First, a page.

Continental Sees Second-Half U.K. Car Demand Drop on Brexitby
Company expects 2% rise in Europe car production in 2016
LMC Automotive forecasts 15% U.K. auto sales decline by 2018
Continental AG said U.K. car sales will probably drop in the second half due to the vote to leave the European Union, as consumers shy away from making purchases in an uncertain economic environment.
The continent’s second-biggest parts-maker predicted a second-half slowdown in European car production, saying growth will decline to 2 percent in the full year from about a 4 percent increase in the first half. The demand deceleration will affect the U.K. in particular, Continental said Wednesday.
“Car demand was very strong in the U.K. market during the first half, which we now see weakening,” Chief Financial Officer Wolfgang Schaefer said in a phone interview. “We still expect a slight increase in demand on an annualized basis.”
The June vote has prompted predictions of a downturn in the U.K. economy, with the National Institute for Economic and Social Research on Wednesday forecasting a “marked” slowdown as uncertainty and a tightening of financial and credit conditions damp business investment and consumer spending. In June, new car registrations in the nation, Europe’s second-biggest market, slid 0.8 percent, while the rate of growth for European new car sales showed the weakest gain since March.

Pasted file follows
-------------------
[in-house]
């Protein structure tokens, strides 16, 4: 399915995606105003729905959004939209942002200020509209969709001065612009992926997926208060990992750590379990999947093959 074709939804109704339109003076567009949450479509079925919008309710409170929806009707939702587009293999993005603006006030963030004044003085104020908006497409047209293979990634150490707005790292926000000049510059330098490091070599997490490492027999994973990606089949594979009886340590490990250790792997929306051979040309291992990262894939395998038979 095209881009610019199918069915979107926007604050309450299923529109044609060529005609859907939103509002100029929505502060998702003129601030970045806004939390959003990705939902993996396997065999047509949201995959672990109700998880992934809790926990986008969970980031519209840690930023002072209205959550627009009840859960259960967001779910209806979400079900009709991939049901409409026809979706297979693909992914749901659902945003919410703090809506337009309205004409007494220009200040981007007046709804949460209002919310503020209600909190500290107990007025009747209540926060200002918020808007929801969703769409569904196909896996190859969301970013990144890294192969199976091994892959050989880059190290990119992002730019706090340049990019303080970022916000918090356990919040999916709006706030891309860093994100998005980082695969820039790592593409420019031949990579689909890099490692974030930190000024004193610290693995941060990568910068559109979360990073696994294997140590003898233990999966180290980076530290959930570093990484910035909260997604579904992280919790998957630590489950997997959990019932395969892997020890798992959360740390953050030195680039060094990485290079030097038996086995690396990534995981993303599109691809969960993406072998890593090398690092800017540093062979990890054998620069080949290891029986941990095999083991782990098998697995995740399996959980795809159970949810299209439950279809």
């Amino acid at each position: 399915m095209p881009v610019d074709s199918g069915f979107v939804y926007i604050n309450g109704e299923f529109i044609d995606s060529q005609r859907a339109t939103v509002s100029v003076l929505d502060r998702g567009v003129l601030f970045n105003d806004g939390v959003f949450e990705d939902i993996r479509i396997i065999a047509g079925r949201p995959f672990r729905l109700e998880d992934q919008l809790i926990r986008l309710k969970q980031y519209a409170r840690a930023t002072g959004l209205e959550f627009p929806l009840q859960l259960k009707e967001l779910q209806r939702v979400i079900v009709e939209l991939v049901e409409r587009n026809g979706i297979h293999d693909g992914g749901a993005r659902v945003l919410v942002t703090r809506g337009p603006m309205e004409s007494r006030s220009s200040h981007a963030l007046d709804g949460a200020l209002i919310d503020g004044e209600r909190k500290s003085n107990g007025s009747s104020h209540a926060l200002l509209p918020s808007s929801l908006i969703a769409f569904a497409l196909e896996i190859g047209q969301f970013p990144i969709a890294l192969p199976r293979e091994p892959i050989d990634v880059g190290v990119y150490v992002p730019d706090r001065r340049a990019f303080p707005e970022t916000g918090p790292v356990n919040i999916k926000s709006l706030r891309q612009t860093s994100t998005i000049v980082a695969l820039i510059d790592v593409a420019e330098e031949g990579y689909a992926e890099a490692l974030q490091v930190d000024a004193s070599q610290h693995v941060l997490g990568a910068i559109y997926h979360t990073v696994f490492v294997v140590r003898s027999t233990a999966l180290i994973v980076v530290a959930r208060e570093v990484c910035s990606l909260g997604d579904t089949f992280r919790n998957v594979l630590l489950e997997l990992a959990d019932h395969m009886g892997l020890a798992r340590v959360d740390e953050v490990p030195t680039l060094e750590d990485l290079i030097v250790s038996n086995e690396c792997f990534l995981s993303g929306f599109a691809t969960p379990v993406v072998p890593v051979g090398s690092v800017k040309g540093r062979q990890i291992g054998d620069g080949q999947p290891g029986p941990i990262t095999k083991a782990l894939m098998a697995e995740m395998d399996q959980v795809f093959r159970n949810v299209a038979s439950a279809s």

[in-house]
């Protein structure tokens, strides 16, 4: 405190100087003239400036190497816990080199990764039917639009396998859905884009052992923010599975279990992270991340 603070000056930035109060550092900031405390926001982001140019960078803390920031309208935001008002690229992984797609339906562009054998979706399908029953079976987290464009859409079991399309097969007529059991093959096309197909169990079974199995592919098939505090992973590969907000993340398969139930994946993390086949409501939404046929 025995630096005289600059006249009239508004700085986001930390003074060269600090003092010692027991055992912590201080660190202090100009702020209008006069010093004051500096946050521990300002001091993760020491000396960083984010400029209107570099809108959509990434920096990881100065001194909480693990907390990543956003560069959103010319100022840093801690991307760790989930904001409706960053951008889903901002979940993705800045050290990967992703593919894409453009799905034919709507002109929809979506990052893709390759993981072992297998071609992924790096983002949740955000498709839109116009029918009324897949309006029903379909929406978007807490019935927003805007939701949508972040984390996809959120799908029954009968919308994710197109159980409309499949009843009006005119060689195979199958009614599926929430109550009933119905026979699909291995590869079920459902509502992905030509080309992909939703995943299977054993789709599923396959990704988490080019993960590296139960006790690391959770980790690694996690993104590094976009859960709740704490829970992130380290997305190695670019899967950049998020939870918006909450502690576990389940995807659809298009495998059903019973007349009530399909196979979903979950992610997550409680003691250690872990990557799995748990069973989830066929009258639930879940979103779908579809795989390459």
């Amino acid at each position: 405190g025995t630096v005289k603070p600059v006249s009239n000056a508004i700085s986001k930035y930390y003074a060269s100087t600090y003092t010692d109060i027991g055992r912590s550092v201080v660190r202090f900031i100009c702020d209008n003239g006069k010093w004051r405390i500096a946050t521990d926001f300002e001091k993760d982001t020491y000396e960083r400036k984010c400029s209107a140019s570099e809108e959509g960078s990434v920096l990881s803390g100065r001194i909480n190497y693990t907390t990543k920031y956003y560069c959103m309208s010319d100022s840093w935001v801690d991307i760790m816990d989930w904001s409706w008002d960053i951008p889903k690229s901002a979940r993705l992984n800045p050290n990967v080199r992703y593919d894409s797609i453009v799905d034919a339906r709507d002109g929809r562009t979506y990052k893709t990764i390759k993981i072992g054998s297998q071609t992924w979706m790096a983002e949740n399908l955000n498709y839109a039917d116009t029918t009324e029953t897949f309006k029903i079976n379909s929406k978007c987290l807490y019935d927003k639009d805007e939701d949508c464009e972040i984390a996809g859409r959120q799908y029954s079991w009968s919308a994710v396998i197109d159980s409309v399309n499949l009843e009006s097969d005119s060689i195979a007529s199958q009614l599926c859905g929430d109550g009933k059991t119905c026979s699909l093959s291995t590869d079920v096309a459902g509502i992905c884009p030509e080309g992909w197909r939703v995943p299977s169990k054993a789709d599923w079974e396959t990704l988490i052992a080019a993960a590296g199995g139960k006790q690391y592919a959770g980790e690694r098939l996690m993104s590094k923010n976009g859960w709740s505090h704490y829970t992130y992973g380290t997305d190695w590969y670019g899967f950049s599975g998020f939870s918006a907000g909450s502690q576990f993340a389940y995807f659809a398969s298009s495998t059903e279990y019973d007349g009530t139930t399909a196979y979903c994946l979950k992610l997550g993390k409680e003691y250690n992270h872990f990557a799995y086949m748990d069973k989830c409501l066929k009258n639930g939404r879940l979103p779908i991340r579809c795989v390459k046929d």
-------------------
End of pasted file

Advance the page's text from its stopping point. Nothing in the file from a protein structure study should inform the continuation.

The shares dropped as much as 4.2 percent, the most since June 27, and were down 1.3 percent to 180.60 euros at 10:38 a.m. in Frankfurt.
BMW AG and Daimler AG, maker of Mercedes-Benz cars, have said there’s been no noticeable negative impact so far on vehicle sales in the U.K. Preliminary deliveries for July were also as expected, BMW Chief Executive Officer Harald Krueger said Tuesday. Looking ahead, sales may decline 15 percent through 2018 to 2.55 million vehicles, forecaster LMC Automotive said.
Continental, also Europe’s second-biggest producer of tires, raised prices in the U.K. as of Aug. 1 due to the decline in the pound, Schaefer said. Since the June 23 vote, the pound has dropped 9 percent, making it the worst performer in a basket of major currencies.
Deutsche Post AG, owner of the DHL express and logistics brand, also said Wednesday it’s considering price adjustments in the wake of the vote. The company has “all instruments on the table” to react to the potential consequences, CFO Larry Rosen said on a conference call.